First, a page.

But Zeitlin has a neophyte's distrust of images that frequently undermines the film. The script provides a competent structure with which the filmmaker can hang his images, but it's also overly verbose and reliant on white middle-class guilt to achieve its emotional effects. The film has a sheen of earnestness that misleads one away from the bald calculation on display, as the poverty-stricken inhabitants of the Bathtub, with one exception, are fetishized as one-note emblems of good will and clean living that's uncorrupted by fancy-schmancy materialism.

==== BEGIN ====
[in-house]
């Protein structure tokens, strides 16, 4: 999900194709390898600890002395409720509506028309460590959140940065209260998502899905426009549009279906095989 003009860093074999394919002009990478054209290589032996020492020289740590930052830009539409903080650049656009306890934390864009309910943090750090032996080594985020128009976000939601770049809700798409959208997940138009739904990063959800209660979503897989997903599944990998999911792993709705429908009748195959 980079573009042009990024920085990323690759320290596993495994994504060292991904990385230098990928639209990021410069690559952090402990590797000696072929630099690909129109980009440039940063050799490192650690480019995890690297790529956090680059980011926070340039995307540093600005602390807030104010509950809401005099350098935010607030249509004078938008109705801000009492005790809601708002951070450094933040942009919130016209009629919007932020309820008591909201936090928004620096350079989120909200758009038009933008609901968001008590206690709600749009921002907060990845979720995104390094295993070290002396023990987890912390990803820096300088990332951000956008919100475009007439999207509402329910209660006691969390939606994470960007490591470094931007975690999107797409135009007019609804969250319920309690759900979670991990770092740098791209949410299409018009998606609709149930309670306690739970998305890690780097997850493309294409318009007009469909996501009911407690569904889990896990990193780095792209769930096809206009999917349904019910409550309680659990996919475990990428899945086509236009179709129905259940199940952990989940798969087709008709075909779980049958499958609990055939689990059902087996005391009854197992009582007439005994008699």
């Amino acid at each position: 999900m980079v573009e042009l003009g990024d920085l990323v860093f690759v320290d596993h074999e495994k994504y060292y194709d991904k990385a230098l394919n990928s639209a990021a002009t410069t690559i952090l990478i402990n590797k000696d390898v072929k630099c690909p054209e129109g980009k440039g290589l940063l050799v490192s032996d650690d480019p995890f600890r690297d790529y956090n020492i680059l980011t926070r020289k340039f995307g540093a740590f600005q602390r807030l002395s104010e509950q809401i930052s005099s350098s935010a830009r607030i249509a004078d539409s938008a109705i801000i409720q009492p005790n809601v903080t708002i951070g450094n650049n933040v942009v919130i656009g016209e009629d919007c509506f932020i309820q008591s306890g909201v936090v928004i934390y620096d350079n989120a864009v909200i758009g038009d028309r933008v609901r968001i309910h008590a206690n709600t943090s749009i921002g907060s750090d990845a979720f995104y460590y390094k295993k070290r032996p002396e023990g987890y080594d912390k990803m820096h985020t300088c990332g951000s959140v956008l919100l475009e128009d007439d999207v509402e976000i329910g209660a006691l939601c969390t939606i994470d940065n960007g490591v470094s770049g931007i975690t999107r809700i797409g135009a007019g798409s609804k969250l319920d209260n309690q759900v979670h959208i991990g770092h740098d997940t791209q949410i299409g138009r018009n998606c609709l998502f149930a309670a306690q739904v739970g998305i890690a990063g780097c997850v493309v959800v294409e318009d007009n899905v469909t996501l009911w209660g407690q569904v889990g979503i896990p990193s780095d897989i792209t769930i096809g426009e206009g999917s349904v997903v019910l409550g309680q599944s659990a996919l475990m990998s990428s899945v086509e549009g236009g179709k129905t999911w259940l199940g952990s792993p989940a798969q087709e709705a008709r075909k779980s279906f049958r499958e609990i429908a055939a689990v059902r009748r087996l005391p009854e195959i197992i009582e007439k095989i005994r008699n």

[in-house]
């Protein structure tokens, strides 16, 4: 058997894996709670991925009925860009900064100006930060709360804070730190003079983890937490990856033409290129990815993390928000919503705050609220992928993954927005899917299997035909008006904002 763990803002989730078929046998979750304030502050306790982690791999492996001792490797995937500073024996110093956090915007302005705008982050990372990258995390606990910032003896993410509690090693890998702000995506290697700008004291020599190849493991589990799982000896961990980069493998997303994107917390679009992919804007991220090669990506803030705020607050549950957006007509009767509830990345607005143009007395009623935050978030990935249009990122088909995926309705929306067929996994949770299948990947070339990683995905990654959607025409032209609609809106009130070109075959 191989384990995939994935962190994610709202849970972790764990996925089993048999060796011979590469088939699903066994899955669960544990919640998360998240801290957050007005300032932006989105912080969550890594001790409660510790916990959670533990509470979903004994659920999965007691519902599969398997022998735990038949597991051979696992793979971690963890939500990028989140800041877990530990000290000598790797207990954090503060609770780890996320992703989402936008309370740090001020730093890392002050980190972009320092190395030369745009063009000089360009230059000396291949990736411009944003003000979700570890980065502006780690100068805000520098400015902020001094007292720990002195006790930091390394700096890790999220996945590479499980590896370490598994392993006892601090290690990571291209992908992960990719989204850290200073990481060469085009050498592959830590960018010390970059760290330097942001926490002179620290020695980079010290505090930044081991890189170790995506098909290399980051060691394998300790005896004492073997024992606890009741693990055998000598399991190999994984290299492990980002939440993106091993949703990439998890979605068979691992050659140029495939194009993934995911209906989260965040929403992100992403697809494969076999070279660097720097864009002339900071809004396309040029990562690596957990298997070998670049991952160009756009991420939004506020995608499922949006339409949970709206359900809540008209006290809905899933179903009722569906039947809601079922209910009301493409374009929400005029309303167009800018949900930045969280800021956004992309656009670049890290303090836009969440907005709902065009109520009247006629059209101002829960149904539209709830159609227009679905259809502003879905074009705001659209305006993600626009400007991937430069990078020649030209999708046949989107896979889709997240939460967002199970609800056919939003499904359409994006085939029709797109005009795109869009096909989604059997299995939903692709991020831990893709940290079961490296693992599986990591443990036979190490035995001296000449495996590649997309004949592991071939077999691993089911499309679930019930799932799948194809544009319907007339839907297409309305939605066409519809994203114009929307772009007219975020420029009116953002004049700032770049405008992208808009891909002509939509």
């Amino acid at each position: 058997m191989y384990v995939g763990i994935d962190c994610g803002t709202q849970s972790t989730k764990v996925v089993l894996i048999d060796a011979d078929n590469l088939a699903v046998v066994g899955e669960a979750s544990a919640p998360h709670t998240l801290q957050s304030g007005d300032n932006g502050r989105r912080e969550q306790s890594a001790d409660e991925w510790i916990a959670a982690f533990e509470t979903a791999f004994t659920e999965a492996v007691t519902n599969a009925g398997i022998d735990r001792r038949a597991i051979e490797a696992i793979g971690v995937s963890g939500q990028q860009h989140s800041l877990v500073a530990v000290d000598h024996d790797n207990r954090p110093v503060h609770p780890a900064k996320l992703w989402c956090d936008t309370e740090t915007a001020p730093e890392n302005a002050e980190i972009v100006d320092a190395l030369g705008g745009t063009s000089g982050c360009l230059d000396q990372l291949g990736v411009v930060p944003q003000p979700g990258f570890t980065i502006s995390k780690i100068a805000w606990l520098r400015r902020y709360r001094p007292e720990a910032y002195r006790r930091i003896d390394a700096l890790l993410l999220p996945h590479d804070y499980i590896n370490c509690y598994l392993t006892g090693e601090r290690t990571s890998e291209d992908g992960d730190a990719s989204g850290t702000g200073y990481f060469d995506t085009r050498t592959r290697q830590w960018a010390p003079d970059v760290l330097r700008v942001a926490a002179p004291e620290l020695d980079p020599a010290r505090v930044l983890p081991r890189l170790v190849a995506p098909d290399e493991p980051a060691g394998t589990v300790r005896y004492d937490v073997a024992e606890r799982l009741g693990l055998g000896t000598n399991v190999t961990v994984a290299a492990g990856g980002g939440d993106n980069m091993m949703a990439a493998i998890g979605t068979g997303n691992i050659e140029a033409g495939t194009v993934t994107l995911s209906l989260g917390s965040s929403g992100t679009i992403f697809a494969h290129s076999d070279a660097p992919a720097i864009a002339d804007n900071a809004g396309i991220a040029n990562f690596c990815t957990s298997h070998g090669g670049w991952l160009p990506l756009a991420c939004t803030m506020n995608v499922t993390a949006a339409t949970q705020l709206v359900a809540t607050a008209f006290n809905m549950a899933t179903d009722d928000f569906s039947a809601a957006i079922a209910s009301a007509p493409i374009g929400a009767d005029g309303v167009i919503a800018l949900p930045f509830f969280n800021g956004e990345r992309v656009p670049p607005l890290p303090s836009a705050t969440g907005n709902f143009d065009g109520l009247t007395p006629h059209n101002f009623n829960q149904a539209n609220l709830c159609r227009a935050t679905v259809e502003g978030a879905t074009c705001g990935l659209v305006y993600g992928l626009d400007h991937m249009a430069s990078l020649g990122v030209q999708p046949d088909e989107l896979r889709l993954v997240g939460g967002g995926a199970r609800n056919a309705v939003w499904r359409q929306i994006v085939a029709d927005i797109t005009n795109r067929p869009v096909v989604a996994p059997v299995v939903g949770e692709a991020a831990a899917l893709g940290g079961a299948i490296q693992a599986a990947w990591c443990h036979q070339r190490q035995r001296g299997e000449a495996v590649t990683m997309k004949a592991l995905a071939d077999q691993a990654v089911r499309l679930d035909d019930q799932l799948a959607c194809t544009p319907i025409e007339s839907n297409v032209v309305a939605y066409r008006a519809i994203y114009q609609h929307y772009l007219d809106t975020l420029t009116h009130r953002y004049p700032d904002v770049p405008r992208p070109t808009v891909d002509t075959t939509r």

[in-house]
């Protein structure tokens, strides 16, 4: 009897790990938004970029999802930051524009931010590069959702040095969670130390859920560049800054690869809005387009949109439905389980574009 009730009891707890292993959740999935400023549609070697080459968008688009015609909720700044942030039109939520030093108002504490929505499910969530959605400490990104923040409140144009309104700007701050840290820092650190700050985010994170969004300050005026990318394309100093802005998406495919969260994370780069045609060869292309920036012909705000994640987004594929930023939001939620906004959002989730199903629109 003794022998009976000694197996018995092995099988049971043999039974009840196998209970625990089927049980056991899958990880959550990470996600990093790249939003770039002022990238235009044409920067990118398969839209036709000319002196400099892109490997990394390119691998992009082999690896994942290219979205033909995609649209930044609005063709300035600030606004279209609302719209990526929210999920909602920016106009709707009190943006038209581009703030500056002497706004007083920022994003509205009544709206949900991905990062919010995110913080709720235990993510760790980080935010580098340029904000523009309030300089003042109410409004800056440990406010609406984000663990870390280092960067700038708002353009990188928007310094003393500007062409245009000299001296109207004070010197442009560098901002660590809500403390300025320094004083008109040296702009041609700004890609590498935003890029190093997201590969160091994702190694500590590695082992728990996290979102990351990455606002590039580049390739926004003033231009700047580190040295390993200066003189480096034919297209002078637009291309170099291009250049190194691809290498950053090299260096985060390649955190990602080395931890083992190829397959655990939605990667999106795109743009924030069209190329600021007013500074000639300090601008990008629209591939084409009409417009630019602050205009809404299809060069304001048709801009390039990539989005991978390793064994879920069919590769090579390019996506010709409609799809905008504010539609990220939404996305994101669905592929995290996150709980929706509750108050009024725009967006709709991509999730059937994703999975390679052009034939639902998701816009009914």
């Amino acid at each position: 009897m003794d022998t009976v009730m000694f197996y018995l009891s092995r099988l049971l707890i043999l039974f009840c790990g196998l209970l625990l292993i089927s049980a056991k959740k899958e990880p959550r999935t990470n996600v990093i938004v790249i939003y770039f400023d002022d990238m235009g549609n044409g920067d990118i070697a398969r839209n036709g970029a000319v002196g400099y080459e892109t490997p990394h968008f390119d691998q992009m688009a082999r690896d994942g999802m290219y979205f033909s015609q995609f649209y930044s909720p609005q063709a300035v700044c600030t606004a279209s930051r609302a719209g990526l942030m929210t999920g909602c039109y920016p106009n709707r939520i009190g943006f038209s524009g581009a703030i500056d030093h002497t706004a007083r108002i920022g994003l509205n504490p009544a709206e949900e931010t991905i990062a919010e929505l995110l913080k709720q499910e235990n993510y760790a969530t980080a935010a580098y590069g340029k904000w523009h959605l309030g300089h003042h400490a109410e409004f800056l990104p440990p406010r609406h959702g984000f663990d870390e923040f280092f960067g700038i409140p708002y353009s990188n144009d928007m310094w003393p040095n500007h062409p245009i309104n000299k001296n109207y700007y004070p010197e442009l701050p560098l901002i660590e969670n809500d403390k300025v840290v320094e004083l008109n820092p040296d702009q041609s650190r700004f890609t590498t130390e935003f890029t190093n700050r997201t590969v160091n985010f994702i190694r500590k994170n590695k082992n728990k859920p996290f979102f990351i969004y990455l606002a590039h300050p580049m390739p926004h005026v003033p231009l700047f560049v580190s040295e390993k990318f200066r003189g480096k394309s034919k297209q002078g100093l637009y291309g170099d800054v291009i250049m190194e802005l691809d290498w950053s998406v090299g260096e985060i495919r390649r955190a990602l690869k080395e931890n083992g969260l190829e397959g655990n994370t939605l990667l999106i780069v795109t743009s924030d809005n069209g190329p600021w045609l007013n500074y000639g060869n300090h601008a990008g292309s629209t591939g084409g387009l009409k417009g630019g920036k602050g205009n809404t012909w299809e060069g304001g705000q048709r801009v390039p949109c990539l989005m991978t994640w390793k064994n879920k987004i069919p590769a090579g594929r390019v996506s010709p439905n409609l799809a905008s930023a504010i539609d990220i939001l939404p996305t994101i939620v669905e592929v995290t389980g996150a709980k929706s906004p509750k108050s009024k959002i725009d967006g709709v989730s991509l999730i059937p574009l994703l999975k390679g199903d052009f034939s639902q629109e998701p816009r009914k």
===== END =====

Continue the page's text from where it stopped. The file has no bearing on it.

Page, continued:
It's the implicit anti-materialism that frequently trips Zeitlin up. Beasts of the Southern Wild revels in a stereotype that's classist. Zeitlin clearly reveres his characters and the real New Orleans they represent, and that reverence cripples the dramatic possibilities as well as the potential for conveying deep empathy. The majority of the film's characters aren't differentiated, mostly portrayed as mystical hillbillies in possession of a kind of elemental wisdom. They brave quite a bit of catastrophe, but with the exception of the ongoing conflict between Hushpuppy (Quvenzhané Wallis) and her father, Wink (a startling Dwight Henry), there's very little sense for the social tensions that manifest during times of duress. These people drink, but they rarely curse, rarely fight, rarely do anything that might complicate a sentimentality that's born of a fantasy of escaping the traps of mainstream society. Nothing, not even an act of God, can compromise the Bathtub's earthy connection to the root of the Things That Truly Matter.